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More than 450,000 animals have been vaccinated against the outbreak of foot-and-mouth disease in Mozambique as part of preventive measures to protect cattle against the possible occurrence of the disease, a source from the ministry of agriculture said on Monday.
“At the moment, we can say that the situation remains stationary, with a tendency to be under control,” said Florencia Massango, head of the Epidemiology Department at the ministry of agriculture and food security (MASA), quoted today by the daily Notícias.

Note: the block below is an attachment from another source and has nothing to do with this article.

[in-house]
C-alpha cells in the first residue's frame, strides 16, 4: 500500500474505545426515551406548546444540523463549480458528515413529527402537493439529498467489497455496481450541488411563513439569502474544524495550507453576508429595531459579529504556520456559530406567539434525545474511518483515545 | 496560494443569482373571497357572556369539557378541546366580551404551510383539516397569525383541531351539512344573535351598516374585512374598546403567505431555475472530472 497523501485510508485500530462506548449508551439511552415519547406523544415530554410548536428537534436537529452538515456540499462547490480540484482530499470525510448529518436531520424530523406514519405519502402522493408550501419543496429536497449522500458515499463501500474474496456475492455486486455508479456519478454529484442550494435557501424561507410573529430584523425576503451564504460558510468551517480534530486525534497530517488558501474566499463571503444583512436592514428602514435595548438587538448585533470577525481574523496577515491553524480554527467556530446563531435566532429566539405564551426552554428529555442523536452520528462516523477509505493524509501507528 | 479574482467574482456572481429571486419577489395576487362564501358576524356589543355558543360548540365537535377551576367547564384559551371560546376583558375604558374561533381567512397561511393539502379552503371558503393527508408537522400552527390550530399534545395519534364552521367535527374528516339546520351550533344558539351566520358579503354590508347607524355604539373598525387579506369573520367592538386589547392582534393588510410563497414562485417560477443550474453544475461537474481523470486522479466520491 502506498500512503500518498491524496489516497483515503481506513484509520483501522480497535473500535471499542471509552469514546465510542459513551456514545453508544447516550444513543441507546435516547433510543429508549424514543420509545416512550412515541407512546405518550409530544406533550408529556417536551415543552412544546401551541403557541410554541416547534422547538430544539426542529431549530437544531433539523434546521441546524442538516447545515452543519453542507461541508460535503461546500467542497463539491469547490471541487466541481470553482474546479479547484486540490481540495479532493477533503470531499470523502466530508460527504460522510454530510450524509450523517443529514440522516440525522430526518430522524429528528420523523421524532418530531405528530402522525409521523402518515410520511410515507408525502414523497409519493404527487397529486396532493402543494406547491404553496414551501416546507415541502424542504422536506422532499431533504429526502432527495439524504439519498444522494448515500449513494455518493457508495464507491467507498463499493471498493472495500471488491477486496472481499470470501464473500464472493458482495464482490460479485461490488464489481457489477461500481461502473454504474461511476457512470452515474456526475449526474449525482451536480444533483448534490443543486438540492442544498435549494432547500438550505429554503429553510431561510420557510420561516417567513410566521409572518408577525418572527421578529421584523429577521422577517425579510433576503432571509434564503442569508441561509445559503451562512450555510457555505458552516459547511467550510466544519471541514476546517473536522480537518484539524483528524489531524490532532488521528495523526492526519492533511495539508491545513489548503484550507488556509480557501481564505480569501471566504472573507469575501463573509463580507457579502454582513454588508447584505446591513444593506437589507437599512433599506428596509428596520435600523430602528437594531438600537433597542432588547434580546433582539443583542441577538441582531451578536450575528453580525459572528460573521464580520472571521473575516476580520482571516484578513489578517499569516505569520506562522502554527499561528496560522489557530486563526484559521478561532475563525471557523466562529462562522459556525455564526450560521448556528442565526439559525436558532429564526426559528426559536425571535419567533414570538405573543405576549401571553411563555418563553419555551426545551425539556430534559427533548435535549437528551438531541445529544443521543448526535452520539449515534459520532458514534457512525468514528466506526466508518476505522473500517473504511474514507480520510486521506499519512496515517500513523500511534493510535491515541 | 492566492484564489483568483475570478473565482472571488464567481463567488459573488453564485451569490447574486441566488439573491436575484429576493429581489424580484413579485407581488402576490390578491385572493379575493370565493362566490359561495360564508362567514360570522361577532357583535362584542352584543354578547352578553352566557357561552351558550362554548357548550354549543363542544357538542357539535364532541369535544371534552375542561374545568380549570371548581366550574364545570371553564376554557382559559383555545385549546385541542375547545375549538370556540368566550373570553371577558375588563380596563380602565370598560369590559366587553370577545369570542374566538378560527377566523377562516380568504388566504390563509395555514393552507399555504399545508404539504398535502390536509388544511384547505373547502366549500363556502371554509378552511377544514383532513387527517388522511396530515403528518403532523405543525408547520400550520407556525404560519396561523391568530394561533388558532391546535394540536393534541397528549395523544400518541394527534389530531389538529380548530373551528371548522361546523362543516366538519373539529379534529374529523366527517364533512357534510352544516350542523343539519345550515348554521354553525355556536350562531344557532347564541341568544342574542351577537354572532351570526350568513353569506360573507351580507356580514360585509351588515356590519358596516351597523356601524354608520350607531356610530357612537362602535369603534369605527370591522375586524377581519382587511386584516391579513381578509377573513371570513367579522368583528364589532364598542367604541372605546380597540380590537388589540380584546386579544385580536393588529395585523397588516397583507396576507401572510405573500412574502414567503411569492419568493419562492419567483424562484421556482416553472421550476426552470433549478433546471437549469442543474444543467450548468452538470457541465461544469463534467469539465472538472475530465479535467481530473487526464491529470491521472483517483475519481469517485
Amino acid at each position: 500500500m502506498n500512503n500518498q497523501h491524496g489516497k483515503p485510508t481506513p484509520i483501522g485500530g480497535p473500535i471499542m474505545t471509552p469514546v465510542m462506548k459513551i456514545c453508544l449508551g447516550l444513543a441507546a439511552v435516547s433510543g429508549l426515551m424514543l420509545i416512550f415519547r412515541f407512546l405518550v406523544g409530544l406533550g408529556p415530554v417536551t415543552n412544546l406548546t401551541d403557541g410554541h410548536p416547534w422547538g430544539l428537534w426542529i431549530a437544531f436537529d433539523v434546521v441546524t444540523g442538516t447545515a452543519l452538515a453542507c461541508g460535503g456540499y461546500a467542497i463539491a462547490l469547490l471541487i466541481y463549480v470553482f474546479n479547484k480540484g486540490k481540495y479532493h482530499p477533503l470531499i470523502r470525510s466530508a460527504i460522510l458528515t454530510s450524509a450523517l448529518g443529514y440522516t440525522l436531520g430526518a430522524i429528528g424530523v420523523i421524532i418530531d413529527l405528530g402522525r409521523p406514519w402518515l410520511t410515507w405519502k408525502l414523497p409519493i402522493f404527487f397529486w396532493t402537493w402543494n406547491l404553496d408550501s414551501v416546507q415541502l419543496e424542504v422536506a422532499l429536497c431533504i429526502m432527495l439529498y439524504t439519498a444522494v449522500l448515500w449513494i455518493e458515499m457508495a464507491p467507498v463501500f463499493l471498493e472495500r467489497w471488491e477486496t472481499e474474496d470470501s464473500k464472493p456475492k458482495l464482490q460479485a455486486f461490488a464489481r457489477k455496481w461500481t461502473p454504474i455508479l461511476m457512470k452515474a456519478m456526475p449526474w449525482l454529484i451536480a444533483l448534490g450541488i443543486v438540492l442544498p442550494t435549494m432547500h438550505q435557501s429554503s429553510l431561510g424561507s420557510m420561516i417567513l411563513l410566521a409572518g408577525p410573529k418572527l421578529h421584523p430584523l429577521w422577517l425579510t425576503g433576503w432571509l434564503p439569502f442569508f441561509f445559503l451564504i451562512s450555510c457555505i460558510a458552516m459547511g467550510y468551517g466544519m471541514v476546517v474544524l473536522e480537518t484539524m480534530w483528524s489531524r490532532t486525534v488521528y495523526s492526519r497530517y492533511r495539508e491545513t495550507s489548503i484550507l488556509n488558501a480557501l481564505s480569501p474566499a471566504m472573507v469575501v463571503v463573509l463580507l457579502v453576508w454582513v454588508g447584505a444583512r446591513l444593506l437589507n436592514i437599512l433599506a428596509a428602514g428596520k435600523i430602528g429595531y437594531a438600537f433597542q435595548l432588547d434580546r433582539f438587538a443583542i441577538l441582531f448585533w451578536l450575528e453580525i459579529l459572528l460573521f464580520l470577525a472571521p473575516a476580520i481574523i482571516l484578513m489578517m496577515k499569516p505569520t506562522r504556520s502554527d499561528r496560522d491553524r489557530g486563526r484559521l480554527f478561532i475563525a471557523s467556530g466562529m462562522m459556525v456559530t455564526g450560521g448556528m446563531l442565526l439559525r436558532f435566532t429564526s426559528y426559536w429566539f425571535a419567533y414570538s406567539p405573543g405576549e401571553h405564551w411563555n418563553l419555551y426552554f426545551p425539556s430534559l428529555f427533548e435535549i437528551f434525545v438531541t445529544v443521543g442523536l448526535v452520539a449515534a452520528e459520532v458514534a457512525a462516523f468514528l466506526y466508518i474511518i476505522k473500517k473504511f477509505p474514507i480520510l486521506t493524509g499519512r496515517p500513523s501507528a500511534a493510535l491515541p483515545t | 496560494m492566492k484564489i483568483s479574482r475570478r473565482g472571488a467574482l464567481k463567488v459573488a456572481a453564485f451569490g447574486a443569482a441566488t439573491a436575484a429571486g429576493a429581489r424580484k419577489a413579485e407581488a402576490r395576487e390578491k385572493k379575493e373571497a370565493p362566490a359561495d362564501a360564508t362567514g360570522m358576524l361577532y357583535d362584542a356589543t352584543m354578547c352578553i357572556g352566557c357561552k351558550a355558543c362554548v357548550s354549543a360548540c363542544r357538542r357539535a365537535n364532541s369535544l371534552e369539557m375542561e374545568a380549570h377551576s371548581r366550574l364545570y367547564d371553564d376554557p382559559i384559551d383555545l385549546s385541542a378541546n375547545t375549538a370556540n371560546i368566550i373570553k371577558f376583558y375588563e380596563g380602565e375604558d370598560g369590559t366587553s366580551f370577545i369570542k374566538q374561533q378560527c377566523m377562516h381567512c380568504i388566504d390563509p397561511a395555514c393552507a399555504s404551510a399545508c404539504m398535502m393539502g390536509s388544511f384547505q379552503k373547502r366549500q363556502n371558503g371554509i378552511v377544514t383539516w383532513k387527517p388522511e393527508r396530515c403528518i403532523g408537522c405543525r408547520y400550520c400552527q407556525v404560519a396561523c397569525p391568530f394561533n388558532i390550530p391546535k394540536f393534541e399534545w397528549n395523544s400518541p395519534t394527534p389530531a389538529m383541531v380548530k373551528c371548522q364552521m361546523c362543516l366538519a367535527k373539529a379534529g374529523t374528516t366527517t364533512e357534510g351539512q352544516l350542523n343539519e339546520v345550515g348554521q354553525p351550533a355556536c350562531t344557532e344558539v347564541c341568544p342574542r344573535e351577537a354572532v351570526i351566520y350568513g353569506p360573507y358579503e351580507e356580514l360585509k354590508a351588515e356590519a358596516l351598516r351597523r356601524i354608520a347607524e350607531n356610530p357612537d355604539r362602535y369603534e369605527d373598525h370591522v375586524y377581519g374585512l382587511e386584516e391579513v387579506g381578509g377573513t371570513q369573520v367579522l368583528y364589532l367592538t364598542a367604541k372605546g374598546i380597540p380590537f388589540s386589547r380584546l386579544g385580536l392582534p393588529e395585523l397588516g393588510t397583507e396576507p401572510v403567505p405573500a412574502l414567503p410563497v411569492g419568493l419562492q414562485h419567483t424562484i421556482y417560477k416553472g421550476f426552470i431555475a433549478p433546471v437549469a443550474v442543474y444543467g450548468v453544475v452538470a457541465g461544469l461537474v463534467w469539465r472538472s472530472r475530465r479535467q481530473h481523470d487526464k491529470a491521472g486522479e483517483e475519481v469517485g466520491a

In this phase of the cattle immunization campaign, some districts in the provinces of Maputo, Gaza and Inhambane, in the south, Nampula, north, and Zambézia, Manica and Tete, in the centre, were covered.
The control was reinforced in the districts of these provinces because they are considered areas prone to the occurrence of foot-and-mouth disease.
“The last outbreak we recorded was in May, in the district of Marara, in Tete, and was controlled by the veterinary authorities,” added Massango.
Foot-and-mouth disease has spread rapidly in Mozambique due to difficulties in inspecting and controlling the internal movement of livestock and meat.
FMD affects livestock production, but has no impact on public health and is endemic in several parts of the world, including the Middle East, Africa, Asia and Central and South America.Source: Lusa